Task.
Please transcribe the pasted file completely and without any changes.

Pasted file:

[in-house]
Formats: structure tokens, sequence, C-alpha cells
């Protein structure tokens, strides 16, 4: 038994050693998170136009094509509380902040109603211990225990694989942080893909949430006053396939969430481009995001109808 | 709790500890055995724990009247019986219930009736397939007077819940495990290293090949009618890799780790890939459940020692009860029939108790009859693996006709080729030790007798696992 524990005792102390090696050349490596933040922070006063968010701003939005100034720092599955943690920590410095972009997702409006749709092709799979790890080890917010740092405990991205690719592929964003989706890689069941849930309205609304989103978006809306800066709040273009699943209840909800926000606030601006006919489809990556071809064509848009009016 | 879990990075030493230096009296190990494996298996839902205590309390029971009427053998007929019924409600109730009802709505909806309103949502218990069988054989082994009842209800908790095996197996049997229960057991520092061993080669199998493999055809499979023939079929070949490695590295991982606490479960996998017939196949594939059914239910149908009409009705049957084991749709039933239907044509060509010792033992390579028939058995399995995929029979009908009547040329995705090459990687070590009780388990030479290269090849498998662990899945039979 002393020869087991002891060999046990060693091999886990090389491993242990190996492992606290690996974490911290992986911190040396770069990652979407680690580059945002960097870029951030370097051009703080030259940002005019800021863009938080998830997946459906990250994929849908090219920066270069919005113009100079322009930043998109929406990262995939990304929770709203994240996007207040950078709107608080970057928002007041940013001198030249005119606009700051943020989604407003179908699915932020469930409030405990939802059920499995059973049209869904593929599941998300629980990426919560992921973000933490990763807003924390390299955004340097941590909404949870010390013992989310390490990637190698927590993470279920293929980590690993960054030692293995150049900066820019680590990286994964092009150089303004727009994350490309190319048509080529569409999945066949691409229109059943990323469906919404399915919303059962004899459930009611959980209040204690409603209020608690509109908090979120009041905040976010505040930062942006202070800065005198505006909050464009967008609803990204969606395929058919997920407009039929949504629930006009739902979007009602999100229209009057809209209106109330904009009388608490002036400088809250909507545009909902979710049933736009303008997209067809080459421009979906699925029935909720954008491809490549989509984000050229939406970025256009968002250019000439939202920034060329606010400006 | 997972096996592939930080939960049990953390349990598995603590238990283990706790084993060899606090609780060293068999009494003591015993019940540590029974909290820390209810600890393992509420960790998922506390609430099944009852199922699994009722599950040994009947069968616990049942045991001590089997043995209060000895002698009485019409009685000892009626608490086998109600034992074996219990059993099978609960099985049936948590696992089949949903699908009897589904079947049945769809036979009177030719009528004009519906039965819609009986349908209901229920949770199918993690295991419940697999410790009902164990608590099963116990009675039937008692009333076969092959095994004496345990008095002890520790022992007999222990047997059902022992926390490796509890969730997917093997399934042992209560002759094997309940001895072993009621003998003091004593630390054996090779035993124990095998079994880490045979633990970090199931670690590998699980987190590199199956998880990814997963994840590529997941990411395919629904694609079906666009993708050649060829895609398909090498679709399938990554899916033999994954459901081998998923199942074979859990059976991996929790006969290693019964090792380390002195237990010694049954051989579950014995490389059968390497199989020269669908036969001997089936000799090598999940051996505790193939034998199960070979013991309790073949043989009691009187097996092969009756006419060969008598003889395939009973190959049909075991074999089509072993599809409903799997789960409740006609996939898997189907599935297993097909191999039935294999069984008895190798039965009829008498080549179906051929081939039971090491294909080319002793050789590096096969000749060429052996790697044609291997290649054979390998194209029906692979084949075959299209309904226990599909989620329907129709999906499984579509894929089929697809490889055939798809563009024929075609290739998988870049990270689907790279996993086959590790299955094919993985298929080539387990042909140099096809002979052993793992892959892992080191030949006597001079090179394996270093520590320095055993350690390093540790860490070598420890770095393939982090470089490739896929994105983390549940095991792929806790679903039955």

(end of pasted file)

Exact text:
[in-house]
Formats: structure tokens, sequence, C-alpha cells
């Protein structure tokens, strides 16, 4: 038994050693998170136009094509509380902040109603211990225990694989942080893909949430006053396939969430481009995001109808 | 709790500890055995724990009247019986219930009736397939007077819940495990290293090949009618890799780790890939459940020692009860029939108790009859693996006709080729030790007798696992 524990005792102390090696050349490596933040922070006063968010701003939005100034720092599955943690920590410095972009997702409006749709092709799979790890080890917010740092405990991205690719592929964003989706890689069941849930309205609304989103978006809306800066709040273009699943209840909800926000606030601006006919489809990556071809064509848009009016 | 879990990075030493230096009296190990494996298996839902205590309390029971009427053998007929019924409600109730009802709505909806309103949502218990069988054989082994009842209800908790095996197996049997229960057991520092061993080669199998493999055809499979023939079929070949490695590295991982606490479960996998017939196949594939059914239910149908009409009705049957084991749709039933239907044509060509010792033992390579028939058995399995995929029979009908009547040329995705090459990687070590009780388990030479290269090849498998662990899945039979 002393020869087991002891060999046990060693091999886990090389491993242990190996492992606290690996974490911290992986911190040396770069990652979407680690580059945002960097870029951030370097051009703080030259940002005019800021863009938080998830997946459906990250994929849908090219920066270069919005113009100079322009930043998109929406990262995939990304929770709203994240996007207040950078709107608080970057928002007041940013001198030249005119606009700051943020989604407003179908699915932020469930409030405990939802059920499995059973049209869904593929599941998300629980990426919560992921973000933490990763807003924390390299955004340097941590909404949870010390013992989310390490990637190698927590993470279920293929980590690993960054030692293995150049900066820019680590990286994964092009150089303004727009994350490309190319048509080529569409999945066949691409229109059943990323469906919404399915919303059962004899459930009611959980209040204690409603209020608690509109908090979120009041905040976010505040930062942006202070800065005198505006909050464009967008609803990204969606395929058919997920407009039929949504629930006009739902979007009602999100229209009057809209209106109330904009009388608490002036400088809250909507545009909902979710049933736009303008997209067809080459421009979906699925029935909720954008491809490549989509984000050229939406970025256009968002250019000439939202920034060329606010400006 | 997972096996592939930080939960049990953390349990598995603590238990283990706790084993060899606090609780060293068999009494003591015993019940540590029974909290820390209810600890393992509420960790998922506390609430099944009852199922699994009722599950040994009947069968616990049942045991001590089997043995209060000895002698009485019409009685000892009626608490086998109600034992074996219990059993099978609960099985049936948590696992089949949903699908009897589904079947049945769809036979009177030719009528004009519906039965819609009986349908209901229920949770199918993690295991419940697999410790009902164990608590099963116990009675039937008692009333076969092959095994004496345990008095002890520790022992007999222990047997059902022992926390490796509890969730997917093997399934042992209560002759094997309940001895072993009621003998003091004593630390054996090779035993124990095998079994880490045979633990970090199931670690590998699980987190590199199956998880990814997963994840590529997941990411395919629904694609079906666009993708050649060829895609398909090498679709399938990554899916033999994954459901081998998923199942074979859990059976991996929790006969290693019964090792380390002195237990010694049954051989579950014995490389059968390497199989020269669908036969001997089936000799090598999940051996505790193939034998199960070979013991309790073949043989009691009187097996092969009756006419060969008598003889395939009973190959049909075991074999089509072993599809409903799997789960409740006609996939898997189907599935297993097909191999039935294999069984008895190798039965009829008498080549179906051929081939039971090491294909080319002793050789590096096969000749060429052996790697044609291997290649054979390998194209029906692979084949075959299209309904226990599909989620329907129709999906499984579509894929089929697809490889055939798809563009024929075609290739998988870049990270689907790279996993086959590790299955094919993985298929080539387990042909140099096809002979052993793992892959892992080191030949006597001079090179394996270093520590320095055993350690390093540790860490070598420890770095393939982090470089490739896929994105983390549940095991792929806790679903039955």